Juventus will inaugurate their own new 122 million euro stadium on Thursday with the hope that it will help them return to the top of the Italian football tree.
The Turin giants will become the first team in Italy to own their stadium following years renting first the Stadio delle Alpi and then the Stadio Olimpico, sharing both with cross-town rivals Torino.
But the new stadium, modelled on the likes of modern grounds such as the Allianz Arena in Munich or London's Wembley, will help the team on the pitch according to Juve president Andrea Agnelli.
"The new stadium can give us 10 points a season," he said.
His belief is that by owning their home stadium, Juve will be able to exploit the commercial aspects of such a move and hence earn more money and become more competitive in the transfer market.
And that is something Juve need following successive seventh-placed finishes seeing them miss out on the Champions League two seasons in a row.
This summer they also missed out on a host of big signings, unable to offer the salaries or the challenges top players were looking for.
However, the 41,000-capacity venue does at least give them an advantage over their major rivals AC Milan and Inter Milan who share the San Siro stadium owned by the city of Milan.
"Italy is an anomaly. In the big European leagues 25-27 percent of revenue comes from the stadium, in Italy it's just 13 percent," explained the club's new commercial director Francesco Calvo.
Calvo expects Juve to increase their stadium receipts from 11 million euros last season to 32 million euros in this campaign, thanks to the new stadium.
"It's the stadium that will change football," he added.
"With 85 percent of 4,000 boxes sold during this time of recession, that's a great success."
That's a good start for a team that despite being the best-supported in Italy is a stranger to a sell-out crowd.
Not since the good old days of the Stadio Comunale, before the delle Alpi was built for the 1990 World Cup, have Juve been able to sell-out a stadium.
Even with the modest size of the Olimpico (less than 30,000 places) Juve struggled to get a sell-out even for their biggest Champions League games or clashes with the Milan teams.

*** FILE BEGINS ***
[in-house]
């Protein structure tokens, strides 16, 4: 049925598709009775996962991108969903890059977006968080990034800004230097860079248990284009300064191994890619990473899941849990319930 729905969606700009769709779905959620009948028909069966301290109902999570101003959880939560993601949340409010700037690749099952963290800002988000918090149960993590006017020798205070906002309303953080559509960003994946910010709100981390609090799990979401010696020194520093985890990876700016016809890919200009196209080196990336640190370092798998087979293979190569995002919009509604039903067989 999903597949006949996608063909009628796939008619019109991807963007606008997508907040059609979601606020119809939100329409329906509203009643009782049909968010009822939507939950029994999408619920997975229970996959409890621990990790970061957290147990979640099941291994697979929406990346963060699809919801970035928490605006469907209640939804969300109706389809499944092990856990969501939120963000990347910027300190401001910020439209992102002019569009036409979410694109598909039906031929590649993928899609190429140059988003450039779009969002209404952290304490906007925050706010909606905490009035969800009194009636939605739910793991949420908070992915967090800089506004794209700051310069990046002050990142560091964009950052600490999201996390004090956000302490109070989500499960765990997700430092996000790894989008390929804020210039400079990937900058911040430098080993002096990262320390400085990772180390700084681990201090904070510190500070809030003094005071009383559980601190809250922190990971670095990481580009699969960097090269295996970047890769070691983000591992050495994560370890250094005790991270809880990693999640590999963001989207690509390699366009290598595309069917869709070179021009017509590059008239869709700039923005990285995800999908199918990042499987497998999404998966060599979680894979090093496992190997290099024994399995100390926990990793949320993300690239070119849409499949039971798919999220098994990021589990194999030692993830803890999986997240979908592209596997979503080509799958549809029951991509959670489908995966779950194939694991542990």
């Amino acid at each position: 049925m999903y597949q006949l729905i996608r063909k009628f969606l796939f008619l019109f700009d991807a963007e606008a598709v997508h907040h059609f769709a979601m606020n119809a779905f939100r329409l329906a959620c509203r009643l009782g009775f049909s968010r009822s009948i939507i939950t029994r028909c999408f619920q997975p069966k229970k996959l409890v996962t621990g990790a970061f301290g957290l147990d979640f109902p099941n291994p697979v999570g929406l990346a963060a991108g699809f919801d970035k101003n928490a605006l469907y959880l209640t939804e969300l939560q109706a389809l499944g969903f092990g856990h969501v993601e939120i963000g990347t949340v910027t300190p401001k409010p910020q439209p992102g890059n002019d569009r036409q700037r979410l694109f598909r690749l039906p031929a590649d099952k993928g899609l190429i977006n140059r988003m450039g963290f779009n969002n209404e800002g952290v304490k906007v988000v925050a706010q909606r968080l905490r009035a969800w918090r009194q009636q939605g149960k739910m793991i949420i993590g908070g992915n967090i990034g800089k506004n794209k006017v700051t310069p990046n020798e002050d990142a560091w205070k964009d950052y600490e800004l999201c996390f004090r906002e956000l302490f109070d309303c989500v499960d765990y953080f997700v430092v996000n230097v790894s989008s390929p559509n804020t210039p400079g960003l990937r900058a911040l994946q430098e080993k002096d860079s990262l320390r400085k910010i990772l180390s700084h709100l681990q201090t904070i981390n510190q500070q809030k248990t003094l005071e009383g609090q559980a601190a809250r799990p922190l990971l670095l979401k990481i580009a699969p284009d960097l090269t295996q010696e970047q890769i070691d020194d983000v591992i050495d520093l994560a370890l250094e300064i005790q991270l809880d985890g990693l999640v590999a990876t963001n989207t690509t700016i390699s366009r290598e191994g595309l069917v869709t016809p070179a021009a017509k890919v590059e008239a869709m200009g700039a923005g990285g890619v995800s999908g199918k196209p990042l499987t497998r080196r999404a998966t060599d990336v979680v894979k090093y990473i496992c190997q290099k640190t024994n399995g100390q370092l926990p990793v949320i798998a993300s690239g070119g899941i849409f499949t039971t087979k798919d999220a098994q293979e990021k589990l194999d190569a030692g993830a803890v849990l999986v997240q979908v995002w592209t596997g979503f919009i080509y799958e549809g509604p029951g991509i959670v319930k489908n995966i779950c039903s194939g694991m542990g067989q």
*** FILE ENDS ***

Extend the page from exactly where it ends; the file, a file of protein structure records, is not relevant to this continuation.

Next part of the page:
For club captain Alessandro Del Piero, this will be his fourth home stadium as a Juve player.
"My fourth stadium in black-and-white (Juve's colours), that's my strangest record and certainly a tough one to beat," he told the Gazzetta dello Sport.
"I hope it will absorb all the victorious energy of the delle Alpi.
"This time we're really at home and I hope that will create a feeling between us and the fans who could become our 12th man."
It will certainly be a relief for fans who never took to either the delle Alpi or the Olimpico.
Despite boasting millions of fans across Italy, Juve rarely filled more than a third of the 70,000 capacity delle Alpi.
Supporters complained it was difficult to get to and that the unused running track surrounding it kept them too far away from the action.
But they didn't like the Olimpico either, which was a rebuilt version of the old Comunale and inaugurated for the 2006 Winter Olympics and shared with Torino.
Now they will finally enter the modern era with their own stadium, which will be first used on Thursday when Notts County are the visitors for the inauguration, having been the team who Juve's black and white stripes were modelled on.
Then on Sunday Parma will be in town for the first Serie A match at the new stadium and, Juve are hoping, the beginning of a new and glorious era.